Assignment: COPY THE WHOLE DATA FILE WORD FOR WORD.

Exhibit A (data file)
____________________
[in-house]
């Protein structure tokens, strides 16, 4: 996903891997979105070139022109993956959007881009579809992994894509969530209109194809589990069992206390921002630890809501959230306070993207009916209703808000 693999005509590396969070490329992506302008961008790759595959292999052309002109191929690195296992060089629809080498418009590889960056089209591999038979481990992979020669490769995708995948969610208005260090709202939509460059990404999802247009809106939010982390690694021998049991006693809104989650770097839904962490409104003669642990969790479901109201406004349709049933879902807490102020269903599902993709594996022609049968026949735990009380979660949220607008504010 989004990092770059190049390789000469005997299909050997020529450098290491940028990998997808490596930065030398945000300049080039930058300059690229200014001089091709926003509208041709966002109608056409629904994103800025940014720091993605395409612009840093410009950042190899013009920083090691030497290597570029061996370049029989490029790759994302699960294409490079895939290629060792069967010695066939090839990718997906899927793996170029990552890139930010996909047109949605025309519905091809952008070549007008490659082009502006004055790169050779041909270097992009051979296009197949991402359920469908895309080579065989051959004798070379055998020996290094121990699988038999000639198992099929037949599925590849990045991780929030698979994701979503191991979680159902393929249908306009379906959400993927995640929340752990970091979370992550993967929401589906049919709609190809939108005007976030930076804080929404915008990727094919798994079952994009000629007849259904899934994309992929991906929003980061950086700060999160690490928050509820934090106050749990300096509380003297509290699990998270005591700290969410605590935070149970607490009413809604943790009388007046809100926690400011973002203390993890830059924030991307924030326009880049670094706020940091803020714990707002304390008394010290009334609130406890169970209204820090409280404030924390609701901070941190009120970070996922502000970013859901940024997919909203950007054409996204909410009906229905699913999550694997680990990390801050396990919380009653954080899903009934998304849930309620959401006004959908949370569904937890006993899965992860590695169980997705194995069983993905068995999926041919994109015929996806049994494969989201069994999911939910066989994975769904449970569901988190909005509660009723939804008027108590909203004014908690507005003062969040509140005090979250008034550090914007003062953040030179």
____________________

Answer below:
[in-house]
């Protein structure tokens, strides 16, 4: 996903891997979105070139022109993956959007881009579809992994894509969530209109194809589990069992206390921002630890809501959230306070993207009916209703808000 693999005509590396969070490329992506302008961008790759595959292999052309002109191929690195296992060089629809080498418009590889960056089209591999038979481990992979020669490769995708995948969610208005260090709202939509460059990404999802247009809106939010982390690694021998049991006693809104989650770097839904962490409104003669642990969790479901109201406004349709049933879902807490102020269903599902993709594996022609049968026949735990009380979660949220607008504010 989004990092770059190049390789000469005997299909050997020529450098290491940028990998997808490596930065030398945000300049080039930058300059690229200014001089091709926003509208041709966002109608056409629904994103800025940014720091993605395409612009840093410009950042190899013009920083090691030497290597570029061996370049029989490029790759994302699960294409490079895939290629060792069967010695066939090839990718997906899927793996170029990552890139930010996909047109949605025309519905091809952008070549007008490659082009502006004055790169050779041909270097992009051979296009197949991402359920469908895309080579065989051959004798070379055998020996290094121990699988038999000639198992099929037949599925590849990045991780929030698979994701979503191991979680159902393929249908306009379906959400993927995640929340752990970091979370992550993967929401589906049919709609190809939108005007976030930076804080929404915008990727094919798994079952994009000629007849259904899934994309992929991906929003980061950086700060999160690490928050509820934090106050749990300096509380003297509290699990998270005591700290969410605590935070149970607490009413809604943790009388007046809100926690400011973002203390993890830059924030991307924030326009880049670094706020940091803020714990707002304390008394010290009334609130406890169970209204820090409280404030924390609701901070941190009120970070996922502000970013859901940024997919909203950007054409996204909410009906229905699913999550694997680990990390801050396990919380009653954080899903009934998304849930309620959401006004959908949370569904937890006993899965992860590695169980997705194995069983993905068995999926041919994109015929996806049994494969989201069994999911939910066989994975769904449970569901988190909005509660009723939804008027108590909203004014908690507005003062969040509140005090979250008034550090914007003062953040030179």